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United States Statutes at Large/Volume 3/14th Congress/2nd Session/Chapter 92

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March 3, 1817.
Chap. XCII.—An Act to provide for the punishment of crimes and offences comitted within the Indian boundaries.[1]

Indians or other persons committing offences in Indian towns, &c. which, if committed within the sole jurisdiction of the United States, would be punished with death, or other punishment, to suffer in like manner.Be it enacted by the Senate and House of Representatives of the United States of America in Congress assembled, That if any Indian, or other person or persons, shall within the United States, and within any town, district, or territory, belonging to any nation or nations, tribe or tribes, of Indians, commit any crime, offence, or misdemeanor, which, if committed in any place or district of country under the sole and exclusive jurisdiction of the United States , would, by the laws of the United States, be punished with death, or any other punishment, every such offender, on being thereof convicted, shall suffer the like punishment as is provided by the laws of the United States for the like offences, if committed within any place or district of country under the sole and exclusive jurisdiction of the United States.

Superior territorial, and circuit, and other courts authorized to try offences against this act.Sec. 2. And be it further enacted, That the superior courts in each of the territorial districts, and the circuit courts and other courts of the United States, in which any offender against this act shall be first apprehended or brought for trial, shall have, and are hereby invested with, full power and authority to hear, try, and punish, all crimes, offences, and misdemeanors, against this act; such courts proceeding therein in the same manner as if such crimes, offences, and misdemeanors, had been committed within the bounds of their respective districts: Provided, That nothing in this act shall be so construed as to affect any treaty now in force between the United States and any Indian nation, or to extend to any offence committed by one Indian against another, within any Indian boundary.The President, and the governors of territories, invested with the same powers for the punishment of offences against this act as by the sections of the act referred to.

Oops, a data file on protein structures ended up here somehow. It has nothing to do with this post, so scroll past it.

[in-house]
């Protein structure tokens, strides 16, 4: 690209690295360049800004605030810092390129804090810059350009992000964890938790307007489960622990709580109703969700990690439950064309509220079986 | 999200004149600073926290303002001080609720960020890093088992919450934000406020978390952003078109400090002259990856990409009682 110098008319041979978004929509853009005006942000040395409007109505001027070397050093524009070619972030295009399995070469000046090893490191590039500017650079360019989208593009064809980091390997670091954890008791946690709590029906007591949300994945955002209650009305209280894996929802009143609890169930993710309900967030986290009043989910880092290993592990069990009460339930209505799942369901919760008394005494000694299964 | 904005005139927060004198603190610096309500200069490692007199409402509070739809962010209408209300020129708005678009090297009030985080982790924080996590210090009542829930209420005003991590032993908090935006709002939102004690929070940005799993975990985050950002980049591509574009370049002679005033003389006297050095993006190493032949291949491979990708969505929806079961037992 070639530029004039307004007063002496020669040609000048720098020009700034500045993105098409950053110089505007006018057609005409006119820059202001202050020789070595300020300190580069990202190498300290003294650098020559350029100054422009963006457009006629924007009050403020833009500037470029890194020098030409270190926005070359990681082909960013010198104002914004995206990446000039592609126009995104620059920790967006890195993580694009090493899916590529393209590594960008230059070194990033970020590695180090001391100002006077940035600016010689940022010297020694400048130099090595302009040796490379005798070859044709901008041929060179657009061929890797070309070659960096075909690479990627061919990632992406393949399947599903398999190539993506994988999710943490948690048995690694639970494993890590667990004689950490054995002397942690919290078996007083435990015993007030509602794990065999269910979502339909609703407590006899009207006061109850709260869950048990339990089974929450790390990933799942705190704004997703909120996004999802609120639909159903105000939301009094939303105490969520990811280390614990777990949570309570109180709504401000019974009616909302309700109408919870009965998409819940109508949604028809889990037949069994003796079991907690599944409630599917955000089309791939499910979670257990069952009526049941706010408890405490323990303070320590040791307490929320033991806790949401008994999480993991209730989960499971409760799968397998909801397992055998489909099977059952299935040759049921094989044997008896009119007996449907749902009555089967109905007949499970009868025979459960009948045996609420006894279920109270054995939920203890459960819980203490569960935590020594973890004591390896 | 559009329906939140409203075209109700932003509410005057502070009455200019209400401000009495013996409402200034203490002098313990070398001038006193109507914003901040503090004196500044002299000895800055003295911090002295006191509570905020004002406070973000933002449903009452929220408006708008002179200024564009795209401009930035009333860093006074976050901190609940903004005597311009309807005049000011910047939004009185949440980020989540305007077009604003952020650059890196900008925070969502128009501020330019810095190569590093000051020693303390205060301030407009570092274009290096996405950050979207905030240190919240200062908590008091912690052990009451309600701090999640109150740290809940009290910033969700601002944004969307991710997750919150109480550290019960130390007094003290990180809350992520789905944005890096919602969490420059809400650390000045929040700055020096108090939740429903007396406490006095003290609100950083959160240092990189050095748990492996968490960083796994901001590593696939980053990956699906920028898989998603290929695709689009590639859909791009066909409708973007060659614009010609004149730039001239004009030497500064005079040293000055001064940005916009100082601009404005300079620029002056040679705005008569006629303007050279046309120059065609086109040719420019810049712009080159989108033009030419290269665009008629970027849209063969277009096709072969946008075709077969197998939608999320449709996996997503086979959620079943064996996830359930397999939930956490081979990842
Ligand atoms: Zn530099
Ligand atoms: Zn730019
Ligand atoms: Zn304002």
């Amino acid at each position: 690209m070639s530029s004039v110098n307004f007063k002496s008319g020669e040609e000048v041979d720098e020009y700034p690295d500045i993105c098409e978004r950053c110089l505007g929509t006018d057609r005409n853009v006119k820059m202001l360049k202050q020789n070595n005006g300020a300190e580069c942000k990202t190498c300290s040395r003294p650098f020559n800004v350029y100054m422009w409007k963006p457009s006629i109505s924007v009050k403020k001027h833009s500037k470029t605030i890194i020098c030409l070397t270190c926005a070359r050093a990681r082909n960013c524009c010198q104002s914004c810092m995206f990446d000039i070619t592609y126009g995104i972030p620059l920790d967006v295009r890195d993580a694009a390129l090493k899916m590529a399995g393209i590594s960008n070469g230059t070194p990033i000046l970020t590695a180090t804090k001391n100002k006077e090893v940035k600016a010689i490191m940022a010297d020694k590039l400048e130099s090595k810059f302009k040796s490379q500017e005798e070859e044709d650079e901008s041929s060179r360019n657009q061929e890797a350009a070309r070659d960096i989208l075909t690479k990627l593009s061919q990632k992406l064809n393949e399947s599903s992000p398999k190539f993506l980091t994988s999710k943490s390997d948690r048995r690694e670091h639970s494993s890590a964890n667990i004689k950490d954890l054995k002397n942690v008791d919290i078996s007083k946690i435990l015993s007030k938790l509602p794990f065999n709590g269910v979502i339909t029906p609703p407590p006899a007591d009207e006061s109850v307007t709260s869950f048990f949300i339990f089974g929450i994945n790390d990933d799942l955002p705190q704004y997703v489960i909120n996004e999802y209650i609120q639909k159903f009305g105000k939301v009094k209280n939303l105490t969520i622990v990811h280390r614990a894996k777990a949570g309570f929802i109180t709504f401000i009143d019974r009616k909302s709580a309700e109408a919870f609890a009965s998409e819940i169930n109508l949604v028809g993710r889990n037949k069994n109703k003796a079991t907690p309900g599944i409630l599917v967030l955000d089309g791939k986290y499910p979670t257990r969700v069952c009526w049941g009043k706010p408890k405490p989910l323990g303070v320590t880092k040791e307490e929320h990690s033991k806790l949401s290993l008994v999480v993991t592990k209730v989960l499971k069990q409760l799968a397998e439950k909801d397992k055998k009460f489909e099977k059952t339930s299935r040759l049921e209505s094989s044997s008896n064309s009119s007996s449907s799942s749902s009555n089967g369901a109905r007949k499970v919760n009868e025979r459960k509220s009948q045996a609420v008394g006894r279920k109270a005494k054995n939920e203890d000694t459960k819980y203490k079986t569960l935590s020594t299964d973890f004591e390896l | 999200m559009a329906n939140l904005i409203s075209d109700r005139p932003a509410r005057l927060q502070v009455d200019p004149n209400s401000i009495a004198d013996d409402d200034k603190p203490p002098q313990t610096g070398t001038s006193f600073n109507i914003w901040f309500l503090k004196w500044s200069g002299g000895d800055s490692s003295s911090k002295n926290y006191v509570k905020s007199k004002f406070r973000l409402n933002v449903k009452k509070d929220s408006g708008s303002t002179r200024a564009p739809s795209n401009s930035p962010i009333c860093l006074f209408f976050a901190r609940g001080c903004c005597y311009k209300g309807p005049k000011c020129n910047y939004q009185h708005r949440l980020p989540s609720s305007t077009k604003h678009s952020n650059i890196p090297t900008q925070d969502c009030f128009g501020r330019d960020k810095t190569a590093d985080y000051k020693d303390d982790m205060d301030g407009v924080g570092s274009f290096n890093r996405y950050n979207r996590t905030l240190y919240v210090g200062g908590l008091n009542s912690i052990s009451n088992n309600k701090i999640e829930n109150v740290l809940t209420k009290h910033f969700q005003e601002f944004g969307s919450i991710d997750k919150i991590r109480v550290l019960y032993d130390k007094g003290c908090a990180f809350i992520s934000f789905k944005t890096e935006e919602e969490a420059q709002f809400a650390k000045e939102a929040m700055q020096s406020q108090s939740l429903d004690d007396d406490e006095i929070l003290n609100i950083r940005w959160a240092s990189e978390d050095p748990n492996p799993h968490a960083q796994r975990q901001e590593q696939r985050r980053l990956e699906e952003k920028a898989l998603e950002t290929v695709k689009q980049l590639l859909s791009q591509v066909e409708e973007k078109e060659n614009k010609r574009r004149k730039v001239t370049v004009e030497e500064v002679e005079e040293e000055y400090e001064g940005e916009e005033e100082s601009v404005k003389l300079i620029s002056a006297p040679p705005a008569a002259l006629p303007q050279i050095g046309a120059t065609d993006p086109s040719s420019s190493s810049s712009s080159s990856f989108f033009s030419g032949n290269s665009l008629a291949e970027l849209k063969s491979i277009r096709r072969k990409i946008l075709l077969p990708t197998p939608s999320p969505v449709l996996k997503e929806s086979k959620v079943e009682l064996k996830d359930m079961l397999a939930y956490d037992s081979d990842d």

Sec. 3. And be it further enacted, That the President of the United States, and the governor of each of the territorial districts, where any offender against this act shall be apprehended or brought for trial, shall have, and exercise, the same powers, for the punishment of offences against this act, as they can severally have and exercise by virtue of the fourteenth and fifteenth sections of an act, entitled “An act to regulate trade and intercourse with the Indian tribes, and to preserve peace on the frontiers,” passed thirtieth March, one thousand eight hundred and two, for the punishment of offences therein described.March 30, 1802, ch. 13, sec. 14, 15.

Approved, March 3, 1817.


  1. Congress have power to regulate commerce among the Indian tribes, which affords a wide scope of legislation. Under a similar power as regards foreign relations, congress have passed non intercourse acts, acts laying embargoes, and other acts which are admitted to be constitutional. United States v. Baily, 1 McLean’s C. C. R. 234.

    Congress have a right to select the means which have a direct relation to the object, in the regulation of commerce with the Indians. Such are the provisions of the act of 1802. Ibid.

    But Congress cannot under this investure of power exercise a general jurisdiction of an Indian territory within a state. In a territory of the United States, in which Congress possesses legislative power, there can be no objection to the exercise of the power. Ibid.

    Congress cannot punish for an offence, within the Indian territory, in a state, which has no relation to the Indians, and which cannot affect their commerce. Ibid.

    The act of March 3, 1817, ch. 92, which assumes to exercise a general jurisdiction over Indian countries, within a state, is unconstitutional and of no effect. Ibid.

    The crime of murder, charged against a white man for killing another white man in the Cherokee country, within the State of Tennessee, cannot be punished in the courts of the United States. Ibid.